Alcoholics can overcome their dependency quicker if they have regular one-on-one sessions with their own alcohol specialist nurse, a study has found.
A recent study by a team from the University of Liverpool found that out of a group of 100 alcohol dependant adults, 40% had managed to abstain from alcohol entirely after an intensive three-month programme of motivational advice and feedback sessions with a nurse.
Two groups were used during the six-month study. One group underwent the motivational approach involving regular sessions with a nurse while a control group had an initial meeting and a follow-up session some six months later.
Of those in the control group, none had managed to stop drinking compared to 40% of the patients that were involved in the new motivational programme.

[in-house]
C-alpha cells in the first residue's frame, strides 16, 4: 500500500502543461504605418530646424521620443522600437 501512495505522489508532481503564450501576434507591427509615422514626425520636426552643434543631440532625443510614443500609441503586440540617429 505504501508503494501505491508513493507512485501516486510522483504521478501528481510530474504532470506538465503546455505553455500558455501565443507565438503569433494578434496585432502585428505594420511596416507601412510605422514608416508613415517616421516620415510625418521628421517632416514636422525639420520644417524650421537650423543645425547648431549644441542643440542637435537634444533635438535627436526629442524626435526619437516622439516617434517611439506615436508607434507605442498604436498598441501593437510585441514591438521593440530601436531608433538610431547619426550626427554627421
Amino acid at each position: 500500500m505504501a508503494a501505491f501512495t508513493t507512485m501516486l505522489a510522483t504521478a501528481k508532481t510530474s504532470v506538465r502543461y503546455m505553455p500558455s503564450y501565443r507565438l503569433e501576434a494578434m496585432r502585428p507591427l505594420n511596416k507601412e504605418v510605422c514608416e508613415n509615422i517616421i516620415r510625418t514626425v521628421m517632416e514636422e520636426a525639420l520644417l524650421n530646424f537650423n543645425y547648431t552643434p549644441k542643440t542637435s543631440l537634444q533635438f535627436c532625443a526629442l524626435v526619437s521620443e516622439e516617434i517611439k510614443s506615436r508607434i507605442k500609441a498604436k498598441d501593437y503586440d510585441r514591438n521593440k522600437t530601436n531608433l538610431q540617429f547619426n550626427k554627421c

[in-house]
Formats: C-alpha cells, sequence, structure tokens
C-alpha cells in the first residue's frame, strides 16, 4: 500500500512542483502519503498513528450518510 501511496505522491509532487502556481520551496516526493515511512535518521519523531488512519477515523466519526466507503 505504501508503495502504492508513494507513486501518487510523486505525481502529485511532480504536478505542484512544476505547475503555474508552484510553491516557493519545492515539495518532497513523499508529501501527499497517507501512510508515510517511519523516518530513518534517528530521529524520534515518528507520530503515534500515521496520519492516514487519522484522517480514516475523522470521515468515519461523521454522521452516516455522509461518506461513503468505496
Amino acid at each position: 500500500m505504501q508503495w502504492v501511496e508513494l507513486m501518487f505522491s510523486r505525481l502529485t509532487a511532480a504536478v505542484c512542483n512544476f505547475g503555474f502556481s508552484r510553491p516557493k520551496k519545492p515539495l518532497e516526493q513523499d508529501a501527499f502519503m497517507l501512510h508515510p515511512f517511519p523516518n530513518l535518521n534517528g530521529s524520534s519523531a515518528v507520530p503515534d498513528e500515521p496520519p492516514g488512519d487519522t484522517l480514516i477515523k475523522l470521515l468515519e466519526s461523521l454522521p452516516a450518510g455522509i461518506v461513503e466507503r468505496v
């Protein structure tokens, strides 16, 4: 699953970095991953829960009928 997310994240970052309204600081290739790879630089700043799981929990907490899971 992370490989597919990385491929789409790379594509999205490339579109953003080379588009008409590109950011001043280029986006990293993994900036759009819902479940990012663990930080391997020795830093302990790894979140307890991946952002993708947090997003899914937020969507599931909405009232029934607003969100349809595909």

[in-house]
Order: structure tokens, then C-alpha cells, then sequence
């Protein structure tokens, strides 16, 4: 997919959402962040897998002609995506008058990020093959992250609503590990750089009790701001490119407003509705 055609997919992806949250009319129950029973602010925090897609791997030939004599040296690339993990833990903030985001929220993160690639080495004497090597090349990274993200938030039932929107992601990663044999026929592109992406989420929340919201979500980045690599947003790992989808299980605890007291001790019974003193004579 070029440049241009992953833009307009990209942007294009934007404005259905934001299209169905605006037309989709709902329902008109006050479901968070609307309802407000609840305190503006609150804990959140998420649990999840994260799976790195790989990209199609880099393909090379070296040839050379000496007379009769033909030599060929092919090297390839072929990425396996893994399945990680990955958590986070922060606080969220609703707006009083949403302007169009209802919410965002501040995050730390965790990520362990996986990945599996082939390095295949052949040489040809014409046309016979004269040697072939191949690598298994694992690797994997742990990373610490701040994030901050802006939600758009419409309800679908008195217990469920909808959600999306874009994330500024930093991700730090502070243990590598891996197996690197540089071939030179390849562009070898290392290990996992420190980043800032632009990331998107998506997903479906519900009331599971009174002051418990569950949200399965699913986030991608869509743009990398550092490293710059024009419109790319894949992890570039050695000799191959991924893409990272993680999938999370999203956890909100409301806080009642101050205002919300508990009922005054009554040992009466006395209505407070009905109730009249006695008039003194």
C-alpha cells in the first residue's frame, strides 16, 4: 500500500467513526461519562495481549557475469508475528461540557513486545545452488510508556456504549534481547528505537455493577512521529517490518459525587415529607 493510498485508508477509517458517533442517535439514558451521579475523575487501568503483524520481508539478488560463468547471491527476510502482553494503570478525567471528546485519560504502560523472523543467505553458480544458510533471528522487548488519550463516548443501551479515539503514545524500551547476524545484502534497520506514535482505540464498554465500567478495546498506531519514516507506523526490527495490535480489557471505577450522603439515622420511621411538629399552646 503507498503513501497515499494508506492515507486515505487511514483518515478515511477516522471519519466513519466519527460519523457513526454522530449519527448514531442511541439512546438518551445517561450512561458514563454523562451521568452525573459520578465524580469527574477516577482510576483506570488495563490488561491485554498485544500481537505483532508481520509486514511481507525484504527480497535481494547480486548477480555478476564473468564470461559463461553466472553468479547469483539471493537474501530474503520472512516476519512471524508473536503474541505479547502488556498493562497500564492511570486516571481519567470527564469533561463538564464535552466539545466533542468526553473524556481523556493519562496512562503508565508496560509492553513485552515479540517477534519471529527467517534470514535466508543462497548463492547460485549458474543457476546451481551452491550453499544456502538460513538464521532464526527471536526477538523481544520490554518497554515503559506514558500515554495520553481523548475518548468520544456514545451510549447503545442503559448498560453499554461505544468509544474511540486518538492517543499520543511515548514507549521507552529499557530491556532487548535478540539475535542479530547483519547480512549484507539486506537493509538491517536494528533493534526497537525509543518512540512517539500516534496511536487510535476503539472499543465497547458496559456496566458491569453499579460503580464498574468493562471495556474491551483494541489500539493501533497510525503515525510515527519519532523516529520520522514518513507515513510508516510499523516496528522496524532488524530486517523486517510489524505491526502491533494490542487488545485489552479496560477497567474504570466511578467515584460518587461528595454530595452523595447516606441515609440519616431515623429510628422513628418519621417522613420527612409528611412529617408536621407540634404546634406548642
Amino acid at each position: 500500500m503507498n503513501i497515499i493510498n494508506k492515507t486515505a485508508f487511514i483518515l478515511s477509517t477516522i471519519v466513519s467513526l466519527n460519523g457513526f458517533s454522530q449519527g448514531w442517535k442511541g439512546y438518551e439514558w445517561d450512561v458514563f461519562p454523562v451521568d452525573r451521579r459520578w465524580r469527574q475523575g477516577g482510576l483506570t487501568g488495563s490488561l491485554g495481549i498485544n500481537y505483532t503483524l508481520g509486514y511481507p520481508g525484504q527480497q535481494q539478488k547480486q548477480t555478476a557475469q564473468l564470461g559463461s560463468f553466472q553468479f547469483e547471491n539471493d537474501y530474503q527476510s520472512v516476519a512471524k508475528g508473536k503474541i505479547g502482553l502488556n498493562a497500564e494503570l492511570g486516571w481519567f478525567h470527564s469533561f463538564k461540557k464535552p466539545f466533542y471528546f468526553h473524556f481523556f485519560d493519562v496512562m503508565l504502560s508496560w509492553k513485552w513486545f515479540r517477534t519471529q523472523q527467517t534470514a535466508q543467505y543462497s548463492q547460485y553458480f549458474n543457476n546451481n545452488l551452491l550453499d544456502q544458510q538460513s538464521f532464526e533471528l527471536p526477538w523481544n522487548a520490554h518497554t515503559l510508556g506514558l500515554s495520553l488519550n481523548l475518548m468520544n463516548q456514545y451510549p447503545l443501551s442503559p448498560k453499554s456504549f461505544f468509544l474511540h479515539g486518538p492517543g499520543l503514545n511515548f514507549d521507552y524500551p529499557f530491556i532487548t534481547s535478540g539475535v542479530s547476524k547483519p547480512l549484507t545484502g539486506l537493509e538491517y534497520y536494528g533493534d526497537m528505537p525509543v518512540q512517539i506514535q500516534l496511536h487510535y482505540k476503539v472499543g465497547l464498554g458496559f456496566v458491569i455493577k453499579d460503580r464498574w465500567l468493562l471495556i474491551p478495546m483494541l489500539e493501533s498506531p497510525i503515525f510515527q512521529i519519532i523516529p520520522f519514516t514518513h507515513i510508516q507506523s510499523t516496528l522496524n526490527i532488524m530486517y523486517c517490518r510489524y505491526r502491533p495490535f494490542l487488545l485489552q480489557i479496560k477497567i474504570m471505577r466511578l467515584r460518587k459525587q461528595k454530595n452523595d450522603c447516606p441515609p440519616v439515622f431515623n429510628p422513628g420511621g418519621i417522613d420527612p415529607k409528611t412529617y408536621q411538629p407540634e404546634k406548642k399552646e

The technique was a comparative success for those that did not complete the study, with 77% of those involved in the motivational approach reporting a reduced dependence on alcohol despite not finishing the course.
Dr Peter Carter, Chief Executive & General Secretary of the Royal College of Nursing (RCN) said the study reveals the “value” of nurses in the fight against alcohol addiction.
“This research adds to the growing bank of evidence showing the value nurses can provide in helping to reduce the harm caused by excessive drinking,” he said.